Microsoft Warms Up to Linux
For those rabid, open-source conspiracy theorists still holding on to the popular notion that Microsoft is secretly working on its own version of the Linux operating system, Bill Hilf has some sobering news.
"The bottom line is, we're wholly, 100 percent committed to Windows and think we can do amazingly powerful things in the operating system," says Hilf, director of platform technology strategy at the Redmond, Washington-based software giant. "There's a ton of stuff we can do to innovate. We don't see that level of innovation [in Linux] that makes us say there's [anything] out there that's better than or more effective than what we can do."
Hilf, who runs Microsoft's Linux/Open Source lab, says he's heard a million varieties of the question about whether Microsoft is working on its own Linux implementation, so many that "I should write a book about them all," he joked in an interview this week.
"The conspiracy theories are ripe," Hilf says. "I've had people come up to me and tell me, 'I know that Longhorn is built on a Linux kernel.'"
Still, Hilf acknowledges that Microsoft's commitment to Windows does not preclude the company from continuing a strategy he has led in his 19 months at the software vendor: To see how Microsoft's proprietary technologies can better interoperate with Linux and a host of other open-source software.
In fact, that is exactly what will be the focus of a discussion the long-time open-source proponent will lead at this year's upcoming Linuxworld Conference & Expo next month in San Francisco.
In a session entitled, "Managing Linux in a Mixed Environment ... at Microsoft?" Hilf, who polished his open-source evangelism skills working on Linux deployments at IBM, will talk about how he and the team at the Linux/Open Source lab run open source technologies in "the most Microsoft-centric IT environment on the planet."
"We come up with a lot of interoperability issues, trying to get these things to run," Hilf says. "We see a lot of problems other people have, and we've developed solutions for all of those."
Hilf says he also will give the Linux faithful a glimpse into what technology he and his engineers use in the lab on a day-to-day basis.
"I have a team of senior Linux and open-source people in the lab," he says. "I will take [attendees] through what we use in our lab--what operating systems, what servers, how we virtualize them, how we make them all work together, how we use Microsoft management products to make it all work together."
Dave Rosenberg, a San Francisco-based marketing consultant who is working on content for Linuxworld, says Microsoft has been experimenting for some time how they can "better deal with Linux," but the show will be the first time Hilf will discuss Microsoft's Linux interoperability efforts within the open-source community.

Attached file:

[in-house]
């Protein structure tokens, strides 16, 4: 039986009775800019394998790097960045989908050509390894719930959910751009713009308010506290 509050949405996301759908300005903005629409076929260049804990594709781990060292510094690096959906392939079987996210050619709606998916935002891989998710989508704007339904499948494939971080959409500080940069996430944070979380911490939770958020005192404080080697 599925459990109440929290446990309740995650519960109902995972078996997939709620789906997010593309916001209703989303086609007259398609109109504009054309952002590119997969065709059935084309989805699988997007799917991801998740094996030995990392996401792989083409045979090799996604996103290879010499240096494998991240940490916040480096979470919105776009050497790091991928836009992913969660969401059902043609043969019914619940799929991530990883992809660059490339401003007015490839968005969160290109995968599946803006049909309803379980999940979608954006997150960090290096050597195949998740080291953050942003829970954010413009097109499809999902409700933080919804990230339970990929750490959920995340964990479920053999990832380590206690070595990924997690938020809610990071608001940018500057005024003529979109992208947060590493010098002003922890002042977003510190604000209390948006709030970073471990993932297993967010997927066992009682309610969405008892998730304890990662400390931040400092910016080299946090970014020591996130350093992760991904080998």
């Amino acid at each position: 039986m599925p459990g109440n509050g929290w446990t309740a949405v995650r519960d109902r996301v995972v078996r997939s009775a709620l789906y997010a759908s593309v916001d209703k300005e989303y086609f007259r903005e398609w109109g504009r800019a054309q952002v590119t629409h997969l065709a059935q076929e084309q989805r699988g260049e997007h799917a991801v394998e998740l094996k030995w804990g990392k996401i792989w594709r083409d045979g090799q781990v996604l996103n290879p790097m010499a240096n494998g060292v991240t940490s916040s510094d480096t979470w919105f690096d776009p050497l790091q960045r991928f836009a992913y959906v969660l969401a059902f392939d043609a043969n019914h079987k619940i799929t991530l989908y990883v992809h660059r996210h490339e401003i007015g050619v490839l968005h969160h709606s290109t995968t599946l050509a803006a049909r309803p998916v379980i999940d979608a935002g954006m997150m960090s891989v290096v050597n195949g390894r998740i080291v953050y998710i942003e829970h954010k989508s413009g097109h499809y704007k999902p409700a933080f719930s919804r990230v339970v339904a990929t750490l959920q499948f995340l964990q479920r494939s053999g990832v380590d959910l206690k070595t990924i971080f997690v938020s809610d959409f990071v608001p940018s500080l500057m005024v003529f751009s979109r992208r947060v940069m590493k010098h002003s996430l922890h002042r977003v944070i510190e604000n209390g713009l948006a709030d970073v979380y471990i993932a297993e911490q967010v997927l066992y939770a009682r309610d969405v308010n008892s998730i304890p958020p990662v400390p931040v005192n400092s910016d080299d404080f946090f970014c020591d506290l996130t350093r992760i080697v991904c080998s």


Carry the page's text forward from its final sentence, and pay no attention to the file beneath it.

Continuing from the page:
Indeed, Hilf says that while he was at Linuxworld last year, he did not speak on behalf of Microsoft but was an attendee like everyone else. In fact, he boasted in rather geeky fashion that he has attended every single Linuxworld in the U.S. since the show was first held in 1999. "I should get some kind of medal for that," Hilf jokes.
Microsoft has shown signs lately of being extremely interested in keeping its Linux enemy close. At its Microsoft Management Summit in Las Vegas earlier this year, Microsoft Chief Executive Officer Steve Ballmer said that Microsoft's Virtual Server 2005 Service Pack 1 would support Linux-based virtual machines. He also acknowledged that Microsoft is listening to feedback from customers who want its Microsoft Operations Manager (MOM) product to support non-Windows systems such as those running Linux.
Michael Goulde, a senior analyst with Forrester Research, says Microsoft is beginning to see the need for supporting Linux in some capacity in the same way it has been offering Unix interoperability support with the Services for Unix component of Windows Server.
"Microsoft has now gotten to a point that they're accepting the fact that there's enough Linux in their customer environments that they need to interoperate with Linux in the same way they interoperated with Unix in the past," Goulde says.
Hilf says that Microsoft now has a far better understanding of how technologically diverse customer environments are than it did several years ago, and is more open-minded than ever about making sure its products interoperate with competitive ones such as Linux.
"Shockingly, my biggest surprise my first year [at the company] was just how much Microsoft as a company has been open to [open source]," he says. "The attitude is more, 'Tell me more about this,' versus, 'God, don't touch this, it's going to explode if we look at it.' Polarization is starting to be less and less."
Microsoft will continue to bolster efforts enabling software like MOM to manage a host of non-Microsoft environments, but mainly through third parties and not within its own product development, Hilf says. It is easy for third parties to build add-ons to MOM called MOM Management Packs that can manage competitive software and Microsoft likely will continue to support this kind of interoperability work rather than bake it into the product itself, Hilf says.
"It doesn't make a lot of sense for us to do it," Hilf says. "We've built tools to make management packs easy. The real interesting work has to be done by people working on the applications. [To manage an Oracle environment] you really don't want Microsoft guys doing it, you want Oracle guys doing it. This is in line with our motto to build platforms and tools that allow other people to take their intellectual property and brain power to write something specific to their application."